Jaguar's Mark X sedan came at a time when the company was going from strength to strength in other areas, too. Its XK sports cars were consistent sellers throughout the Fifties, helped by numerous competition successes at places like Le Mans, where Jaguar won the 24 Hours in 1951 with the C-Type and in 1955, 1956, and again in 1957 with the aerodynamic D-Type. It was for such feats that William Lyons was knighted in the Fifties.
Jaguar had also ventured into unit construction with a smaller, less costly sedan in 1956, the curvaceous XK-powered 2.4-Litre four-door, which in 1959 evolved into the even more popular Mark II series of 2.4-, 3.4-, and 3.8-liter models. At the same time, Jaguar was readying the elegant, exotic E-Type, its most stunning production sports car yet.
But Coventry hadn't forgotten about big sedans, and a new one arrived in the E-Type's debut year of 1961. Predictably, it was called Mark X. It took a long time to develop -- so much so that doubters within the company dubbed it the "Mark Time." The reason was that unit construction had worked so well on the small sedan that Sir William wanted it for this new big one. He also wanted to jump Jaguar styling a full generation ahead so as to compete more directly on that basis with American luxury makes.
As a result, the only things the Mark X inherited from the Mk IX were its 120-inch wheelbase, 3.8-liter engine, and transmission choices. Engine tuning owed much to the rapid E-Type. So did the rear suspension, a new fully-independent setup with coil springs and classic double-wishbone geometry, plus inboard disc brakes. Styling was completely different, of course, still with four doors but much smoother, marked by flow-through fenderlines, a gracefully tapered tail, a slimmer front bearing a more modest grille, and a rather low-profile roof.
The new unitized body/chassis and extremely wide track dimensions allowed the Mark X to sit fully 8.25 inches lower than the Mk IX, yet be just as roomy inside. At 202-inches long overall and 4,200 pounds, it was the biggest, heaviest Jaguar yet. Even so, its 265 horsepower was good for a top speed of 120.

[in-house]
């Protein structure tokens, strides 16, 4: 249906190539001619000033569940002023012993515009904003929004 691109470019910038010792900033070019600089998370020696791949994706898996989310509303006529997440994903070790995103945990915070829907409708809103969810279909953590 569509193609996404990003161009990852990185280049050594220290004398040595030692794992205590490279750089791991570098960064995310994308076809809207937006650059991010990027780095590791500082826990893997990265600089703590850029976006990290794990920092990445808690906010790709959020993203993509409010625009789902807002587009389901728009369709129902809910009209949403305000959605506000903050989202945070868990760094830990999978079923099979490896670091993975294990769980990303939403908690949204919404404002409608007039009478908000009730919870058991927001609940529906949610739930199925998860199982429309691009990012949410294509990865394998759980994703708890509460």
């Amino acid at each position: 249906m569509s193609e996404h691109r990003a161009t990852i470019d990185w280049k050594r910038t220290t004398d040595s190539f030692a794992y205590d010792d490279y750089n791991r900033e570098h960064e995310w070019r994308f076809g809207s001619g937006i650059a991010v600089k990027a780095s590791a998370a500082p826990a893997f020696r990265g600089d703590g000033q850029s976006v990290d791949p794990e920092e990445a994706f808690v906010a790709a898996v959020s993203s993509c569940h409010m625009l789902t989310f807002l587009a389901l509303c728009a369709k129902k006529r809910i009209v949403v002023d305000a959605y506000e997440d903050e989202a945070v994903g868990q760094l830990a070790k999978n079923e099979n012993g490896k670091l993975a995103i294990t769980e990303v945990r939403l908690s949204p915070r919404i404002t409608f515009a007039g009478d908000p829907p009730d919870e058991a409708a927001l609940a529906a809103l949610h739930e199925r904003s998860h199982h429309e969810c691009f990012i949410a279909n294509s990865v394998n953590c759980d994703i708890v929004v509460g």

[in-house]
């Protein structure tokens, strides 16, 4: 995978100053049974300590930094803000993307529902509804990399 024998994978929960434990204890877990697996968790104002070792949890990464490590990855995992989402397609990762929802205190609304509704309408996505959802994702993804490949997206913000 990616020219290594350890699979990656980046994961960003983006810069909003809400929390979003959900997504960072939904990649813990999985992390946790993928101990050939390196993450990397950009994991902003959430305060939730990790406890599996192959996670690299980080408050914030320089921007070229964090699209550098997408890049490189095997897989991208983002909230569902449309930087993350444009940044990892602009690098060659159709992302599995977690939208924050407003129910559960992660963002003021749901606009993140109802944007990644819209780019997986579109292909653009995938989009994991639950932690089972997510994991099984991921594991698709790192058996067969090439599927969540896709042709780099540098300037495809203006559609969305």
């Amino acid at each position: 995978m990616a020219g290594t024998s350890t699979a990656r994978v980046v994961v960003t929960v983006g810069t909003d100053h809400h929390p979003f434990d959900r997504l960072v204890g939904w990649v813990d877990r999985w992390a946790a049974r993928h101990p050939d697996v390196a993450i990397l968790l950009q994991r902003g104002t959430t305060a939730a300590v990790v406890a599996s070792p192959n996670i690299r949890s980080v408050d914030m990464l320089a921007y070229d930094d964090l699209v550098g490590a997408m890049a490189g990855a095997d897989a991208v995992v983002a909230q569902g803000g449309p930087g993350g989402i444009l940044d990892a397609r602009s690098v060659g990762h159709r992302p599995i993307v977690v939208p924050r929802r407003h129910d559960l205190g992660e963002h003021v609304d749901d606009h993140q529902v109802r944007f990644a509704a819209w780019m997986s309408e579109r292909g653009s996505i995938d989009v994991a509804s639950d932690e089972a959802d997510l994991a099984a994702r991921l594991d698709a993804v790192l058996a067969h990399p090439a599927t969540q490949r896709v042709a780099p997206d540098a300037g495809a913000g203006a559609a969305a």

The Mark X stood to be quite popular at initial selling prices of £2,256 in the UK and $6,317 in the U.S., but it always had to struggle for sales against the more agile, less costly Mark IIs, particularly the 3.8-liter version. Then too, its styling turned out to be a shade too "transatlantic" for most Europeans yet was a bit too conservative for Americans, and the whole car just seemed too large, too wide, and too extravagant. Sales thus proved disappointing: 13,382 over three years.
Attempting to turn things around, Jaguar substituted the E-Type's 4.2-liter six in 1964. Though there were no visual changes and rated horsepower was the same, the big-bore engine's extra torque meant low-speed flexibility that made for easier, more responsive town driving. But it did nothing for Mark X sales, which again disappointed at only 5,137 units through 1965.
The following year brought minor external trim changes, a slightly more luxurious interior and a new name, 420G, the last bringing nomenclature into line with the latest 240/340/420 evolutions of the Mark II. But sales tailed off quickly, ending in early 1970 at just 5,763 units. (Incidentally, some 42 Mark X/420G limousines were built in 1965-1970, identical to the owner-driver models save the customary division window.)
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